Recently, The Atlantic reported on a very interesting interview that appeared on PBS News Hour. Syrian activist and journalist, Omar Maquad, spoke about how they MacGyvered a solution for charging their mobile phones when the military cut them off the power grid.
We used to — a glass of water with two batteries, Duracell or something else. This already exists everywhere. We use it, keep the batteries in the water for one hour or 30 minutes. Then you put the USB adapters inside the water and start charge.
Really? That sounded very fishy to me. So I asked an electrician friend of mine. He said, “No way. The voltage would be all wrong.” I called my dad, who’s a pretty savvy engineer. His response: “That sounds like bullshit.” So I decided to test it out for myself and make a video.
As you can see from the video, it very much didn’t work. After shooting I also tested the technique with salty water and with beefier 9V batteries. Nothing doing. I tested the water with a volt meter and the most power I could get was a very inconsistent 0.09 volts, which is nowhere near enough to charge a mobile phone.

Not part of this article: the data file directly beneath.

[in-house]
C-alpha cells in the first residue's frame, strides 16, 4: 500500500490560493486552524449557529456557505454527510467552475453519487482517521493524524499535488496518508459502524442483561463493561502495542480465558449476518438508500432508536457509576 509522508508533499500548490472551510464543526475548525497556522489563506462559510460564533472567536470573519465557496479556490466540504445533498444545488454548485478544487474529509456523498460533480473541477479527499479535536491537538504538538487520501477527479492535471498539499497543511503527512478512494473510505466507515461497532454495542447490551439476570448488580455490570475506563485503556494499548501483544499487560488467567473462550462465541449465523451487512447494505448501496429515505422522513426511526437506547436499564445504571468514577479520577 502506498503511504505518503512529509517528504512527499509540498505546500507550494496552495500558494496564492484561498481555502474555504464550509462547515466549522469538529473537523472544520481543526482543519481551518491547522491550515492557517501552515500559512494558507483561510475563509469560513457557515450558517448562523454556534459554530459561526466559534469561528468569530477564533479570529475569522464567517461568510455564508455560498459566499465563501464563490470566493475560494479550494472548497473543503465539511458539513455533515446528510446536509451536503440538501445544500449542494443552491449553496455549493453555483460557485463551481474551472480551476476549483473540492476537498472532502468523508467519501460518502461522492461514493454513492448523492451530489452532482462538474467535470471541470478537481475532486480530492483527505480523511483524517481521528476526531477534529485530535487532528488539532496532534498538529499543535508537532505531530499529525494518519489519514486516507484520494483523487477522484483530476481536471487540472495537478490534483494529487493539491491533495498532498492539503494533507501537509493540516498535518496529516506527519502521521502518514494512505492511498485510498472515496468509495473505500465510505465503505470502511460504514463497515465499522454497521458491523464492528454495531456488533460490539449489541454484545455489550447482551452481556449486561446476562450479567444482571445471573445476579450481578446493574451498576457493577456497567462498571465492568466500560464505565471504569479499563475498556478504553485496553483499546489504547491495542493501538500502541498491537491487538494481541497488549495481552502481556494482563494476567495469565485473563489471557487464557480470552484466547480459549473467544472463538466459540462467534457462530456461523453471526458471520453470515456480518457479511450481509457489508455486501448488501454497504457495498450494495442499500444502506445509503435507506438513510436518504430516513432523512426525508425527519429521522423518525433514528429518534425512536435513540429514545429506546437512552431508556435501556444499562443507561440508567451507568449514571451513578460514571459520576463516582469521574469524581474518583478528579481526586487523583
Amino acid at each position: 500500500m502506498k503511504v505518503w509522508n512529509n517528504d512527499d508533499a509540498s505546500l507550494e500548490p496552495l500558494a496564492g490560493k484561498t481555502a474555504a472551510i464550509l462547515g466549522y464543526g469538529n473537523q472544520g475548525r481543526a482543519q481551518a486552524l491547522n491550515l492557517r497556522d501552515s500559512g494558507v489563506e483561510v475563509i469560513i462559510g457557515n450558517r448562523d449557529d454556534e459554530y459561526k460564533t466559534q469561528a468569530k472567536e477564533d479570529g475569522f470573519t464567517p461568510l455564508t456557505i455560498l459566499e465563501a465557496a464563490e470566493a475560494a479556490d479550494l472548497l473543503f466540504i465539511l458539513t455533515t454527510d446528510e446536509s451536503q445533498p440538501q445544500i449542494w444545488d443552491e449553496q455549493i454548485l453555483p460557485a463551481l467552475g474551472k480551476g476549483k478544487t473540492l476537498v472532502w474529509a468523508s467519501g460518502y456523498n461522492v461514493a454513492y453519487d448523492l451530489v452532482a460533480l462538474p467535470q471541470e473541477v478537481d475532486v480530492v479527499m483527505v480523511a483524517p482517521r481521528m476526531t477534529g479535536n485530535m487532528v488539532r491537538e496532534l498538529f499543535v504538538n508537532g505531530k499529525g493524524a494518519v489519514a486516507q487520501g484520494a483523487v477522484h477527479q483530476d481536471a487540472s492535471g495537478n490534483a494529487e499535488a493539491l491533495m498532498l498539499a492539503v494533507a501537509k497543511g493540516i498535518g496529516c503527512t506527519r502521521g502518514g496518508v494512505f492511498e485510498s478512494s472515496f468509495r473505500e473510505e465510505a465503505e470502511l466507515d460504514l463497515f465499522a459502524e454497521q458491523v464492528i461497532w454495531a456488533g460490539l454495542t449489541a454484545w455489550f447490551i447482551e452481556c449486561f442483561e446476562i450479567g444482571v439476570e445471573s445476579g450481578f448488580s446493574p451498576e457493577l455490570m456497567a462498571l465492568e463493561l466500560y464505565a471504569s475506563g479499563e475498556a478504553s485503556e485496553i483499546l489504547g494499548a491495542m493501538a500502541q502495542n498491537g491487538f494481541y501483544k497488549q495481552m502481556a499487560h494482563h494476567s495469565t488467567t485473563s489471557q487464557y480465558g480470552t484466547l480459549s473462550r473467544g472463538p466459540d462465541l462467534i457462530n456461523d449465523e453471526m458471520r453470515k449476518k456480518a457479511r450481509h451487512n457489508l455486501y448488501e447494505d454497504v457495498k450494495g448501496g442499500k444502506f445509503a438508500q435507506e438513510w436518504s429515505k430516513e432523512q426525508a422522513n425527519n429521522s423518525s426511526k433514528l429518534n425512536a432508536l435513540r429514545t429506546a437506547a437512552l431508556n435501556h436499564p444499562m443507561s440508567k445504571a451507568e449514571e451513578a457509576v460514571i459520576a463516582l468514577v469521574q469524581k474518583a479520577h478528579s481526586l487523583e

So how to explain this? I have four theories:
1. They have radically different Duracells than we do.
2. He was making it up so the government wouldn’t bother shutting off the power.
3. He didn’t mention some crucial component to this trick.
4. I suck at electricity.